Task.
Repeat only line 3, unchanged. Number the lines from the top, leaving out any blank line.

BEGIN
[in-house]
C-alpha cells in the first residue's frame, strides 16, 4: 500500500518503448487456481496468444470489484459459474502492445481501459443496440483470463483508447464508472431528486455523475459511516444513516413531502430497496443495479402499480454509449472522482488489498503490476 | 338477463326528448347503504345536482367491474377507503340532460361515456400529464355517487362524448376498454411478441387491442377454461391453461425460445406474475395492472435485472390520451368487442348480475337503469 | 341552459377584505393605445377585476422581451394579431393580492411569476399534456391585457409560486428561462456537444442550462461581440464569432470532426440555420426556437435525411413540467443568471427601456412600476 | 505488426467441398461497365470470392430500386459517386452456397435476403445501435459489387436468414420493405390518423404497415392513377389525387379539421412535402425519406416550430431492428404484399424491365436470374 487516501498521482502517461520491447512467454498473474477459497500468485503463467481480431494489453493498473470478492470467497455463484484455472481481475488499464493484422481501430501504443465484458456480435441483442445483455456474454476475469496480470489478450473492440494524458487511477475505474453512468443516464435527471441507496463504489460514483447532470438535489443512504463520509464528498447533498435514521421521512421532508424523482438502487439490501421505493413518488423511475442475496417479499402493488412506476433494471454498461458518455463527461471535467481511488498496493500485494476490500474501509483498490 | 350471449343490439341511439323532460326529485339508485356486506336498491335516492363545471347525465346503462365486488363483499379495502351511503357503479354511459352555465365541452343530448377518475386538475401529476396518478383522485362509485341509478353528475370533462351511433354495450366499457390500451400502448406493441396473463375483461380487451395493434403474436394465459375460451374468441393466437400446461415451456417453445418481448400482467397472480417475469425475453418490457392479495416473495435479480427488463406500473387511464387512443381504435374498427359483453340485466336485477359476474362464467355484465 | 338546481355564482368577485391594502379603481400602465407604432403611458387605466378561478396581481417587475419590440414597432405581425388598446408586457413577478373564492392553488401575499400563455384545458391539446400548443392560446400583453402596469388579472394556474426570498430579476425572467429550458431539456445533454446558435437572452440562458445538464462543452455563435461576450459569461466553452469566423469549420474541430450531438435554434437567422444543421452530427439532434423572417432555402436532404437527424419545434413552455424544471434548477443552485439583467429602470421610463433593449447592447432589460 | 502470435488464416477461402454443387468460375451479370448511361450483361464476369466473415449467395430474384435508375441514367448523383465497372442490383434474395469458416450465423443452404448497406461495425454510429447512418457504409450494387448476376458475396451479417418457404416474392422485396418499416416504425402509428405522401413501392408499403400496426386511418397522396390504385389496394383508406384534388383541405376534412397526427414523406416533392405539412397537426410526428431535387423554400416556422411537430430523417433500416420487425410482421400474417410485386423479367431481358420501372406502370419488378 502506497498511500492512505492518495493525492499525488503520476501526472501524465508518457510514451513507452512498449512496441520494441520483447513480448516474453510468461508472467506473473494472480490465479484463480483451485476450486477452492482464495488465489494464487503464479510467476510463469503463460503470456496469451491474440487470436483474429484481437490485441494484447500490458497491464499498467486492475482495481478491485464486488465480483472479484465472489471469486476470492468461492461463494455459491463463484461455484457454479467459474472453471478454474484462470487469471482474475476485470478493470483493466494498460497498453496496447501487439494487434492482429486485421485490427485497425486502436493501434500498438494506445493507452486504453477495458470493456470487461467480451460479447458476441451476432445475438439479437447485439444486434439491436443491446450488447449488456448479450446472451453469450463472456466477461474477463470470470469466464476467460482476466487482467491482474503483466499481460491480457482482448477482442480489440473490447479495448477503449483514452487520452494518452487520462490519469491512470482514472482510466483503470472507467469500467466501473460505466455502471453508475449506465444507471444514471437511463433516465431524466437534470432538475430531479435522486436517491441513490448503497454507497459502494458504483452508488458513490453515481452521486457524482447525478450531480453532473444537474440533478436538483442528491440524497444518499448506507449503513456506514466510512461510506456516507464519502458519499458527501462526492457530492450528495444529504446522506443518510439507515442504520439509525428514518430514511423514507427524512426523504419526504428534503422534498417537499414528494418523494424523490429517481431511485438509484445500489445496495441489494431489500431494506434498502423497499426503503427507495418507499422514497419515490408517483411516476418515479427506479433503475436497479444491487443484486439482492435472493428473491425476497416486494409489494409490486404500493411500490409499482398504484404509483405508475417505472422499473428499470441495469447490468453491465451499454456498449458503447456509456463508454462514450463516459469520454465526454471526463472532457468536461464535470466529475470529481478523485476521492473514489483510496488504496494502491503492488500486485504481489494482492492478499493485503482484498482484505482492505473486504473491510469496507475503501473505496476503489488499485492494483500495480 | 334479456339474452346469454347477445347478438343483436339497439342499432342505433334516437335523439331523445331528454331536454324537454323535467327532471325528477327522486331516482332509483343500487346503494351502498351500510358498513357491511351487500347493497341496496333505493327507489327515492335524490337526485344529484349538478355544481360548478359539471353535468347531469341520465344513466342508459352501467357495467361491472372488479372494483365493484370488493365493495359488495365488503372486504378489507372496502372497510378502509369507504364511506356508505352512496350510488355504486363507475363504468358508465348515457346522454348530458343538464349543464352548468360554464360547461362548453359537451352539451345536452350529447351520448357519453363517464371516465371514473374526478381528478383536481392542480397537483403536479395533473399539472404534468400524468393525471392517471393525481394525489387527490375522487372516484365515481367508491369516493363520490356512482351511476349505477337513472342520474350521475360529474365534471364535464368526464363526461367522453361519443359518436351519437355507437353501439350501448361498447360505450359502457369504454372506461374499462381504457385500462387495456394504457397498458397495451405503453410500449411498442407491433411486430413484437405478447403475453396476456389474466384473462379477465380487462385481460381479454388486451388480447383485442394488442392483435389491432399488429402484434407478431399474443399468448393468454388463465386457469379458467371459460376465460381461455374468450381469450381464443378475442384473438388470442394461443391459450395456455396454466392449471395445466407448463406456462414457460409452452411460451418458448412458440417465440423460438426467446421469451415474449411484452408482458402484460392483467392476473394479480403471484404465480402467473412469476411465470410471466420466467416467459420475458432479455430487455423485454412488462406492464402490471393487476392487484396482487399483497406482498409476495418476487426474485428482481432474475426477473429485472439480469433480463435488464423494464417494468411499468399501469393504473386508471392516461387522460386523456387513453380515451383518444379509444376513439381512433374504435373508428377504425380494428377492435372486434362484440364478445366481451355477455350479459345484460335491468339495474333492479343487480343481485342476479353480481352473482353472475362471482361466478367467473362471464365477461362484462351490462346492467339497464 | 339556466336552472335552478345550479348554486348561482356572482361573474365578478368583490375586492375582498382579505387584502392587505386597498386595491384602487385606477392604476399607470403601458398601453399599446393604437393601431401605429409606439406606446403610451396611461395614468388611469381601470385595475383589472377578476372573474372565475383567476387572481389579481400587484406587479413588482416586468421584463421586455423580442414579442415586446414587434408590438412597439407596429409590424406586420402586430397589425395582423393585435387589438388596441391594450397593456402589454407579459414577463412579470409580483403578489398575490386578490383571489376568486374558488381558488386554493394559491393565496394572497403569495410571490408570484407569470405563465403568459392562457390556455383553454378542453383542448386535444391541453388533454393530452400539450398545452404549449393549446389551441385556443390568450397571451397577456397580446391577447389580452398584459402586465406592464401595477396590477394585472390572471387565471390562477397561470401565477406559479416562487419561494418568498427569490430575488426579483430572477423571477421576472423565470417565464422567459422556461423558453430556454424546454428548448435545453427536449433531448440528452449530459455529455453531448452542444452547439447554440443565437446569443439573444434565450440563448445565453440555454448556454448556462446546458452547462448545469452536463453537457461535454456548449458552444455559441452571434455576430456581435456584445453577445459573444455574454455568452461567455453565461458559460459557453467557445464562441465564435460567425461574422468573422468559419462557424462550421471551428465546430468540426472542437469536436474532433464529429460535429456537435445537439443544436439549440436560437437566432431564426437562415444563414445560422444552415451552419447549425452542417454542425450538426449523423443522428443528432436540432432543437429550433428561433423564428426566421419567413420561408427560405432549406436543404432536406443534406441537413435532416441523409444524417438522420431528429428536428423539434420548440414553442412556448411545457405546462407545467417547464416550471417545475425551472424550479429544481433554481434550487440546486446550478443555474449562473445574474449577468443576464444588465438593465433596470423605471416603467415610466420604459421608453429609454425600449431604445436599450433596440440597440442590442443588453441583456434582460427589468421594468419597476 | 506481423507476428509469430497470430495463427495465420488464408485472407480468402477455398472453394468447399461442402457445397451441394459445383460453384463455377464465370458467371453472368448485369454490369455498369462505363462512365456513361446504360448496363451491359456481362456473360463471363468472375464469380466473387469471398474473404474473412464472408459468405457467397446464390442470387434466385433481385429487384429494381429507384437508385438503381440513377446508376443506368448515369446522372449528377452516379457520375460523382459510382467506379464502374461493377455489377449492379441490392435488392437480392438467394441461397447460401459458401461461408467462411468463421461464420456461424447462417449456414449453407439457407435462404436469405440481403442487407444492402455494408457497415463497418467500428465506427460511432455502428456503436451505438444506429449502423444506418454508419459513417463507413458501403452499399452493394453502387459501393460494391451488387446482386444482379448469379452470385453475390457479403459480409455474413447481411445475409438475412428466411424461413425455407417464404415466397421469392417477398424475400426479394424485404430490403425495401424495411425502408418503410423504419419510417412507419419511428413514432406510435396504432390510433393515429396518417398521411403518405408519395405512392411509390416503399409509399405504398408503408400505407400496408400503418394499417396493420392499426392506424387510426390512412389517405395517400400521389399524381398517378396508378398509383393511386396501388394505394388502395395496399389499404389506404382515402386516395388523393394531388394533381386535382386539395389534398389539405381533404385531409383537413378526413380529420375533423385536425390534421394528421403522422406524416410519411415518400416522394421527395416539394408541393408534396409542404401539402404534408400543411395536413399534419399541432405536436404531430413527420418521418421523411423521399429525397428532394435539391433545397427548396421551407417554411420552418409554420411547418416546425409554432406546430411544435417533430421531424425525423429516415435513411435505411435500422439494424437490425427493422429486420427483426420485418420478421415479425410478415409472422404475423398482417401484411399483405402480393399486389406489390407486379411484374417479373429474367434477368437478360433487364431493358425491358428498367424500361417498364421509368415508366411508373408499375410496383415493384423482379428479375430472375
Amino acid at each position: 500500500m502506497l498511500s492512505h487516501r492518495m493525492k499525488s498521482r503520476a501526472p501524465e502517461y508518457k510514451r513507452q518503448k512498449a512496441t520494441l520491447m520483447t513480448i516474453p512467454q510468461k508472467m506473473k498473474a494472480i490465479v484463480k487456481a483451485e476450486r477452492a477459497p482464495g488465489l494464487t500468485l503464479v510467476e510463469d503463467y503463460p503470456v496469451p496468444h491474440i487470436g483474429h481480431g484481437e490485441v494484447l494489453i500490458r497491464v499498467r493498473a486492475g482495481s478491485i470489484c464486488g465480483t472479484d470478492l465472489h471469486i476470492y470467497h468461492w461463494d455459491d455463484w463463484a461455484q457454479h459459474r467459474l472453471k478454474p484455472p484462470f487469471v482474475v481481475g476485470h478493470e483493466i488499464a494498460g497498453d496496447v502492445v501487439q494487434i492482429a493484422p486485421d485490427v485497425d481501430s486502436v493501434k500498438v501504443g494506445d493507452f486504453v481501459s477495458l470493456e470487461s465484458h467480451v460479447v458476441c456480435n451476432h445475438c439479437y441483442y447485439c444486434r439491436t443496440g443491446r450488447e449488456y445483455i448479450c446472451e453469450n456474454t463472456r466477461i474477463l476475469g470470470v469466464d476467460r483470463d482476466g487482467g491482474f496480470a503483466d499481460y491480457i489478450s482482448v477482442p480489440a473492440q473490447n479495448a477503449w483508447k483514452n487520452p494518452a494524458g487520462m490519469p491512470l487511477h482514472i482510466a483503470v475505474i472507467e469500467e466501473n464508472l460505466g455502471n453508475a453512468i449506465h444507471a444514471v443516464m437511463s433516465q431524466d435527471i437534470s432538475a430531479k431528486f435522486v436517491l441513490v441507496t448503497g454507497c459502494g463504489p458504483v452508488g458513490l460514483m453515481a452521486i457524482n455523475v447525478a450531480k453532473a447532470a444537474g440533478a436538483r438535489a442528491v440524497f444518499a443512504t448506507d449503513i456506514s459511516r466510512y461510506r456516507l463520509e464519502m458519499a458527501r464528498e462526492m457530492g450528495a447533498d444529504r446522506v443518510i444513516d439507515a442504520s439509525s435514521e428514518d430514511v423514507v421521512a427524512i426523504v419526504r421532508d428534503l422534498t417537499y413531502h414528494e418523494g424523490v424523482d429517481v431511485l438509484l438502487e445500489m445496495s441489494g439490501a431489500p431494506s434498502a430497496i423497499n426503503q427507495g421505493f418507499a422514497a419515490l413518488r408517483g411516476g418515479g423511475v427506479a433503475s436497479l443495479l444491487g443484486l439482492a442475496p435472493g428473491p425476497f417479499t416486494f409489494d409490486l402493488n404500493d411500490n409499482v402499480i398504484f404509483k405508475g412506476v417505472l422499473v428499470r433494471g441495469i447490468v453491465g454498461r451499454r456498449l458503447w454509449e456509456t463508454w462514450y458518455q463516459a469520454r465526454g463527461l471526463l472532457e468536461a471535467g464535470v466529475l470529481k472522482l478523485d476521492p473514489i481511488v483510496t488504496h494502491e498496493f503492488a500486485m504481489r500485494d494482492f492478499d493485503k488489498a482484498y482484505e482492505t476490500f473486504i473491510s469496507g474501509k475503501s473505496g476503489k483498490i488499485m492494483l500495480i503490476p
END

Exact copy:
Amino acid at each position: 500500500m502506497l498511500s492512505h487516501r492518495m493525492k499525488s498521482r503520476a501526472p501524465e502517461y508518457k510514451r513507452q518503448k512498449a512496441t520494441l520491447m520483447t513480448i516474453p512467454q510468461k508472467m506473473k498473474a494472480i490465479v484463480k487456481a483451485e476450486r477452492a477459497p482464495g488465489l494464487t500468485l503464479v510467476e510463469d503463467y503463460p503470456v496469451p496468444h491474440i487470436g483474429h481480431g484481437e490485441v494484447l494489453i500490458r497491464v499498467r493498473a486492475g482495481s478491485i470489484c464486488g465480483t472479484d470478492l465472489h471469486i476470492y470467497h468461492w461463494d455459491d455463484w463463484a461455484q457454479h459459474r467459474l472453471k478454474p484455472p484462470f487469471v482474475v481481475g476485470h478493470e483493466i488499464a494498460g497498453d496496447v502492445v501487439q494487434i492482429a493484422p486485421d485490427v485497425d481501430s486502436v493501434k500498438v501504443g494506445d493507452f486504453v481501459s477495458l470493456e470487461s465484458h467480451v460479447v458476441c456480435n451476432h445475438c439479437y441483442y447485439c444486434r439491436t443496440g443491446r450488447e449488456y445483455i448479450c446472451e453469450n456474454t463472456r466477461i474477463l476475469g470470470v469466464d476467460r483470463d482476466g487482467g491482474f496480470a503483466d499481460y491480457i489478450s482482448v477482442p480489440a473492440q473490447n479495448a477503449w483508447k483514452n487520452p494518452a494524458g487520462m490519469p491512470l487511477h482514472i482510466a483503470v475505474i472507467e469500467e466501473n464508472l460505466g455502471n453508475a453512468i449506465h444507471a444514471v443516464m437511463s433516465q431524466d435527471i437534470s432538475a430531479k431528486f435522486v436517491l441513490v441507496t448503497g454507497c459502494g463504489p458504483v452508488g458513490l460514483m453515481a452521486i457524482n455523475v447525478a450531480k453532473a447532470a444537474g440533478a436538483r438535489a442528491v440524497f444518499a443512504t448506507d449503513i456506514s459511516r466510512y461510506r456516507l463520509e464519502m458519499a458527501r464528498e462526492m457530492g450528495a447533498d444529504r446522506v443518510i444513516d439507515a442504520s439509525s435514521e428514518d430514511v423514507v421521512a427524512i426523504v419526504r421532508d428534503l422534498t417537499y413531502h414528494e418523494g424523490v424523482d429517481v431511485l438509484l438502487e445500489m445496495s441489494g439490501a431489500p431494506s434498502a430497496i423497499n426503503q427507495g421505493f418507499a422514497a419515490l413518488r408517483g411516476g418515479g423511475v427506479a433503475s436497479l443495479l444491487g443484486l439482492a442475496p435472493g428473491p425476497f417479499t416486494f409489494d409490486l402493488n404500493d411500490n409499482v402499480i398504484f404509483k405508475g412506476v417505472l422499473v428499470r433494471g441495469i447490468v453491465g454498461r451499454r456498449l458503447w454509449e456509456t463508454w462514450y458518455q463516459a469520454r465526454g463527461l471526463l472532457e468536461a471535467g464535470v466529475l470529481k472522482l478523485d476521492p473514489i481511488v483510496t488504496h494502491e498496493f503492488a500486485m504481489r500485494d494482492f492478499d493485503k488489498a482484498y482484505e482492505t476490500f473486504i473491510s469496507g474501509k475503501s473505496g476503489k483498490i488499485m492494483l500495480i503490476p